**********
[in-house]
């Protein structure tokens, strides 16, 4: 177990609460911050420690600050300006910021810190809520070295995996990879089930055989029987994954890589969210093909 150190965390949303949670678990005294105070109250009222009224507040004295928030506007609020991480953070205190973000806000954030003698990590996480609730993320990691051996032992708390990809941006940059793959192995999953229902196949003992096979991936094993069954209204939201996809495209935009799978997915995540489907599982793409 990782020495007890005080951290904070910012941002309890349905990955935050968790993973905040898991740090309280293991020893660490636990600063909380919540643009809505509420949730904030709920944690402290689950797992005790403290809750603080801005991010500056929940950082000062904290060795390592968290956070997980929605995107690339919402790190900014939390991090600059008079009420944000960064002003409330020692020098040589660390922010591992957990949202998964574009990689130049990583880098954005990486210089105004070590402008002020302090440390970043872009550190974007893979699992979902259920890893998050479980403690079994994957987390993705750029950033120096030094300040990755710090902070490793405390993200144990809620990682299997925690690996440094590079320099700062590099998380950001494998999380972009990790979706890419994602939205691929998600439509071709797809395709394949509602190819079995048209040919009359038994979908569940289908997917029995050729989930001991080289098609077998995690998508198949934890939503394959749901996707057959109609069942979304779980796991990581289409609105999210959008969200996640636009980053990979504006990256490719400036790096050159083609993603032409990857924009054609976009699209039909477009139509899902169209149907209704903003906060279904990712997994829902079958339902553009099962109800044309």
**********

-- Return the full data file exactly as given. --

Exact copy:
[in-house]
């Protein structure tokens, strides 16, 4: 177990609460911050420690600050300006910021810190809520070295995996990879089930055989029987994954890589969210093909 150190965390949303949670678990005294105070109250009222009224507040004295928030506007609020991480953070205190973000806000954030003698990590996480609730993320990691051996032992708390990809941006940059793959192995999953229902196949003992096979991936094993069954209204939201996809495209935009799978997915995540489907599982793409 990782020495007890005080951290904070910012941002309890349905990955935050968790993973905040898991740090309280293991020893660490636990600063909380919540643009809505509420949730904030709920944690402290689950797992005790403290809750603080801005991010500056929940950082000062904290060795390592968290956070997980929605995107690339919402790190900014939390991090600059008079009420944000960064002003409330020692020098040589660390922010591992957990949202998964574009990689130049990583880098954005990486210089105004070590402008002020302090440390970043872009550190974007893979699992979902259920890893998050479980403690079994994957987390993705750029950033120096030094300040990755710090902070490793405390993200144990809620990682299997925690690996440094590079320099700062590099998380950001494998999380972009990790979706890419994602939205691929998600439509071709797809395709394949509602190819079995048209040919009359038994979908569940289908997917029995050729989930001991080289098609077998995690998508198949934890939503394959749901996707057959109609069942979304779980796991990581289409609105999210959008969200996640636009980053990979504006990256490719400036790096050159083609993603032409990857924009054609976009699209039909477009139509899902169209149907209704903003906060279904990712997994829902079958339902553009099962109800044309």